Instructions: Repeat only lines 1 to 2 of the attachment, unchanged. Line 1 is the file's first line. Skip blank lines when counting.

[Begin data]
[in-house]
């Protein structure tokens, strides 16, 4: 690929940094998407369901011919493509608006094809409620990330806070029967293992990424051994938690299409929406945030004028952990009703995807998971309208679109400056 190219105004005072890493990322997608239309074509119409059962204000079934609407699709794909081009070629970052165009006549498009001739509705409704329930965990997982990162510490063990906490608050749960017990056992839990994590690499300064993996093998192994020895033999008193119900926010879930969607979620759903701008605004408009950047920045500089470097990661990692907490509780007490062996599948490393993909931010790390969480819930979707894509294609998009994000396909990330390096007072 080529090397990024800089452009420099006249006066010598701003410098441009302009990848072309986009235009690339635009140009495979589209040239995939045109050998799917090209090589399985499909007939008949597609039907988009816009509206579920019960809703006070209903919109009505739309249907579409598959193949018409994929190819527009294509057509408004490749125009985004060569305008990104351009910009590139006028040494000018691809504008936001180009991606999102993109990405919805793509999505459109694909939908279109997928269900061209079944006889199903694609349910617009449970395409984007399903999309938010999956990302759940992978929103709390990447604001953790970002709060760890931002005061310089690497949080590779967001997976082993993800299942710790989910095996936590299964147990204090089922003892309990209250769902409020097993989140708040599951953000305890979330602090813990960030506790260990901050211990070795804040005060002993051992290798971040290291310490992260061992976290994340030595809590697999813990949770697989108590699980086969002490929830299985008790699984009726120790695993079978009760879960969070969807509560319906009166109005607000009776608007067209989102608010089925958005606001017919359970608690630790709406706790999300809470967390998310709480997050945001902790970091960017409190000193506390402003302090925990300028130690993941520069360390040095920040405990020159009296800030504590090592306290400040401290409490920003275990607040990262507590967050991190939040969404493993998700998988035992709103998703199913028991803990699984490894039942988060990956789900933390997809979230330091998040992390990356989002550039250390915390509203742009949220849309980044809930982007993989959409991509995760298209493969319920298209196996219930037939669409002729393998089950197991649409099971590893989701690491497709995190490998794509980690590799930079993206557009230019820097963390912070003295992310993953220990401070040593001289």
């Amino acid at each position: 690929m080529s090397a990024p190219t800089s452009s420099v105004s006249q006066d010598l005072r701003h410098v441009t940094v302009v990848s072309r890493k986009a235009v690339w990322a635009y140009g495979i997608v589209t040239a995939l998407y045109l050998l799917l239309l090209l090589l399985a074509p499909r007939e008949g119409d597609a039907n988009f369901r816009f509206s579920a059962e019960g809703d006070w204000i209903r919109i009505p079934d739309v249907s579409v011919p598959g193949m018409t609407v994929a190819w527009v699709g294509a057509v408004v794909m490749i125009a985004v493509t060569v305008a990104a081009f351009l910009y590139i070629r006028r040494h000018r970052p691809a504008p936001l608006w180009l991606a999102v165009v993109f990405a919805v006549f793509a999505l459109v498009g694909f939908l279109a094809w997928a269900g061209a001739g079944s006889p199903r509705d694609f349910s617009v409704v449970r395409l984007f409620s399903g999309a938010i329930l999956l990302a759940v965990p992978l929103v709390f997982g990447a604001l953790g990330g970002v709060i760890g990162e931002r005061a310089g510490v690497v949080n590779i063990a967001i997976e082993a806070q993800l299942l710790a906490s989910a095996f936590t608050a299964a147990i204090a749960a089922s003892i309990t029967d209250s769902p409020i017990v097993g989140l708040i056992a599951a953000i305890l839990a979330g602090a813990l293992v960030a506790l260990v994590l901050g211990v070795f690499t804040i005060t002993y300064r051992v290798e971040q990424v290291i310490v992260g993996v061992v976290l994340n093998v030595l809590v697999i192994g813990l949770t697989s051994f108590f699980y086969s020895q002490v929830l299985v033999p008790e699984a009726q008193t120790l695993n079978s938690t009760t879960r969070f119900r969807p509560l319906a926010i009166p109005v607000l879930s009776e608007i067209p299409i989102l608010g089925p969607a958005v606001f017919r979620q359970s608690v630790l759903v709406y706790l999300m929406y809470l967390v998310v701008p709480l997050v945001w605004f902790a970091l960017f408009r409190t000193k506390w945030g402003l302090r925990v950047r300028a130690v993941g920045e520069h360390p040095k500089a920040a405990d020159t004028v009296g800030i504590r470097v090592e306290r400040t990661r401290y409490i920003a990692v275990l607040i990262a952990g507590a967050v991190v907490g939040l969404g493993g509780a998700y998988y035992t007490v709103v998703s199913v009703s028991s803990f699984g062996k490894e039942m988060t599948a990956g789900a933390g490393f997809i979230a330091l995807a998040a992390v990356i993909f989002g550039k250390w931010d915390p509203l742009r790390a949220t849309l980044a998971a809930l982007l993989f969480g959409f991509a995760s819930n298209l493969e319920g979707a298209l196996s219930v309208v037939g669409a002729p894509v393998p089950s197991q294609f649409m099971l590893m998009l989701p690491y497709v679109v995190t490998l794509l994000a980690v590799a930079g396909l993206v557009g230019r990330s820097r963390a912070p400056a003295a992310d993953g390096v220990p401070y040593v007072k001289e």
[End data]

[in-house]
């Protein structure tokens, strides 16, 4: 690929940094998407369901011919493509608006094809409620990330806070029967293992990424051994938690299409929406945030004028952990009703995807998971309208679109400056 190219105004005072890493990322997608239309074509119409059962204000079934609407699709794909081009070629970052165009006549498009001739509705409704329930965990997982990162510490063990906490608050749960017990056992839990994590690499300064993996093998192994020895033999008193119900926010879930969607979620759903701008605004408009950047920045500089470097990661990692907490509780007490062996599948490393993909931010790390969480819930979707894509294609998009994000396909990330390096007072 080529090397990024800089452009420099006249006066010598701003410098441009302009990848072309986009235009690339635009140009495979589209040239995939045109050998799917090209090589399985499909007939008949597609039907988009816009509206579920019960809703006070209903919109009505739309249907579409598959193949018409994929190819527009294509057509408004490749125009985004060569305008990104351009910009590139006028040494000018691809504008936001180009991606999102993109990405919805793509999505459109694909939908279109997928269900061209079944006889199903694609349910617009449970395409984007399903999309938010999956990302759940992978929103709390990447604001953790970002709060760890931002005061310089690497949080590779967001997976082993993800299942710790989910095996936590299964147990204090089922003892309990209250769902409020097993989140708040599951953000305890979330602090813990960030506790260990901050211990070795804040005060002993051992290798971040290291310490992260061992976290994340030595809590697999813990949770697989108590699980086969002490929830299985008790699984009726120790695993079978009760879960969070969807509560319906009166109005607000009776608007067209989102608010089925958005606001017919359970608690630790709406706790999300809470967390998310709480997050945001902790970091960017409190000193506390402003302090925990300028130690993941520069360390040095920040405990020159009296800030504590090592306290400040401290409490920003275990607040990262507590967050991190939040969404493993998700998988035992709103998703199913028991803990699984490894039942988060990956789900933390997809979230330091998040992390990356989002550039250390915390509203742009949220849309980044809930982007993989959409991509995760298209493969319920298209196996219930037939669409002729393998089950197991649409099971590893989701690491497709995190490998794509980690590799930079993206557009230019820097963390912070003295992310993953220990401070040593001289």